“We deal mostly with severe sexual abuse,” said Director Tanya Perkins Lofthouse. “When a report comes in we assign a CPS worker who works with the detective to set up an interview with the family. The caseworker and detectives will take the parents into a conference room while the kids play. They are specially trained in forensic interviews.”
The center has a homey feel with comfortable chairs and soft colors throughout to help ease the tension of the situation.
“They’ll ask the parents about behaviors they’ve been seeing,” said Lofthouse. “They talk about what’s going to happen and what the next step will be. We offer resources, counseling and financial help as well as guiding them through the criminal justice process.”
The interview rooms for the children are also welcoming but don’t have toys because they want them to talk about what happened, not to play or get distracted she said. Each child does leave with a stuffed animal and a blanket.
There is also an exam room if someone discloses something that warrants a physical exam. “A nurse practioner from Primary Children’s does the exam,” said Lofthouse. “You might think of an exam as scary but it’s really a good place. Much better than an ER or regular doctor.”
A host of professionals from the school district to the prosecutors coordinate every other week on the cases to determine any special protection needs, etc., she said.
“We serve between 400 to 450 children a year,” Lofthouse said. “There are children’s justice centers in almost every county in the state but we usually serve Davis County residents. The crime may have occurred in another place but the family lives here.”
Most sexual abuse takes place in a child’s circle of trust. “More than 90 percent of our cases, it’s someone the parent trusts. It makes it very difficult,” said Lofthouse. “Be open and talk to them and explain what it is. For a lot of people in our generation our parents didn’t talk to us so we feel uncomfortable. But we can’t put all this on a child to protect themselves.”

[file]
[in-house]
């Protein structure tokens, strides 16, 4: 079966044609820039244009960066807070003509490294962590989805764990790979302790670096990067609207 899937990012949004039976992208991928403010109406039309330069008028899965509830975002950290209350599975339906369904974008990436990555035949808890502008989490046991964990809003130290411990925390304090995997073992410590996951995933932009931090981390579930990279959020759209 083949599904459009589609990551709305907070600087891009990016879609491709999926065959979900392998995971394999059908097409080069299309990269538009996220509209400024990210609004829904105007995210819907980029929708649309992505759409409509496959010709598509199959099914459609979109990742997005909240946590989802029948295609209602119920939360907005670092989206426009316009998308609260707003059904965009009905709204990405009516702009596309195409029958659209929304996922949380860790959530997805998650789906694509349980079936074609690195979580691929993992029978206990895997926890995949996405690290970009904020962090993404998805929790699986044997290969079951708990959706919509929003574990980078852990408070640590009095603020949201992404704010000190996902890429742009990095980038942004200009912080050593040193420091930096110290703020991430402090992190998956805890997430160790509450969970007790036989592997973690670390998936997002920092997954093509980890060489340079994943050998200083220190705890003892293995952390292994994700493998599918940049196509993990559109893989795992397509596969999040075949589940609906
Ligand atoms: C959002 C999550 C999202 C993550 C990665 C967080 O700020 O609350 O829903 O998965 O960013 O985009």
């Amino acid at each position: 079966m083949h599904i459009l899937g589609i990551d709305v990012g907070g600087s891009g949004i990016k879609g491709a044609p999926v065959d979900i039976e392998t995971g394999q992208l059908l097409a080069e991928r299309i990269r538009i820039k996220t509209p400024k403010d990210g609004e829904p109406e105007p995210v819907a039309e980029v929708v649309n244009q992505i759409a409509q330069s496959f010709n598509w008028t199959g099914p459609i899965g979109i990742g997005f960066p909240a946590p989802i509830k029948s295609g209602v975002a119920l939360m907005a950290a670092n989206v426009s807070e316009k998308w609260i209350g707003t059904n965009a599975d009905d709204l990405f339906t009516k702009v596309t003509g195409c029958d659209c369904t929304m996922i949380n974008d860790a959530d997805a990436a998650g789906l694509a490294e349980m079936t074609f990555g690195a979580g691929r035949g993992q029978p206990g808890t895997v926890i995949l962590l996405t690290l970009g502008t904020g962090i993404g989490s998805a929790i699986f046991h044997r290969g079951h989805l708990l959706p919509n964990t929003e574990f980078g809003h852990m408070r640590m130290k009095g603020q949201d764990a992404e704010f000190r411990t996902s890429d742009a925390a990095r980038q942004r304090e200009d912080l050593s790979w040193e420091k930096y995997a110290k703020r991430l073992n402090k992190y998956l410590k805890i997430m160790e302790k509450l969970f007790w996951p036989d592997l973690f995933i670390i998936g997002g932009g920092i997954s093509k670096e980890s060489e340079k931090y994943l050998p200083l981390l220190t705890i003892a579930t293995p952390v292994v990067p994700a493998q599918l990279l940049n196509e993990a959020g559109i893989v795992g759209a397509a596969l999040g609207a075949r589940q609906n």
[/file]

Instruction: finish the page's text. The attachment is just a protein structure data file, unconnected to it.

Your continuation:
Lofthouse lists some things parents should watch for:
• Devices – teens go into chat rooms. Have filters and don’t allow devices into their rooms at night. Monitor their accounts and educate them on these things. Maybe set up a contract on how to use the device. They’re stewards of the device but it really belongs to the parents.
• Teach appropriate boundaries from a young age so that they will feel comfortable to come and tell you about it.
• Be careful of teens viewing porn, they might end up abusing a younger sibling in the home.
• Every few months ask your children if they have run into porn, even if it was an accident so that you can address it.
• Parents should be extremely cautious with things like Xbox, etc. They have cameras and there have been cases where children under 10 have been asked to do things on camera.
“Games are a big problem,” said Lofthouse. “It’s really tough to say no social media but have codes on your TV and filters on your computers. It’s that supervision issue. YouTube can be a huge problem too.”
If a child does come to you and report abuse, Lofthouse said be careful of your reaction. “Of course parents are upset or concerned,” she said. “But that could shut them down or they might take on blame. They might not want to get the perpetrator in trouble. Just listen and ask questions. If they start to shut down then leave it alone. Don’t keep pestering them.”
Some red flags to look for are:
• Too much sexual information for the age of the child.
• Regression such as bed wetting, not being able to concentrate at school, clingy.
• Teens could be promiscuous or suicidal.
• Freaking out at bath time.
However, children can develop some of these behaviors due to other trauma like stress or anxiety surrounding a divorce, she said.
As part of awareness month, the center will host a bike and yard sale April 29 from 7 a.m. – noon at 198 S. Main, Kaysville with the proceeds going to the facility. Local police departments donate unclaimed bikes for the sale. They will also accept other items in good condition. Other upcoming events include Safe Kids Davis County May 6 at the Legacy Events Center and the annual golf tournament in June.
To report possible abuse, call the child abuse hotline at 1-855-323-3237.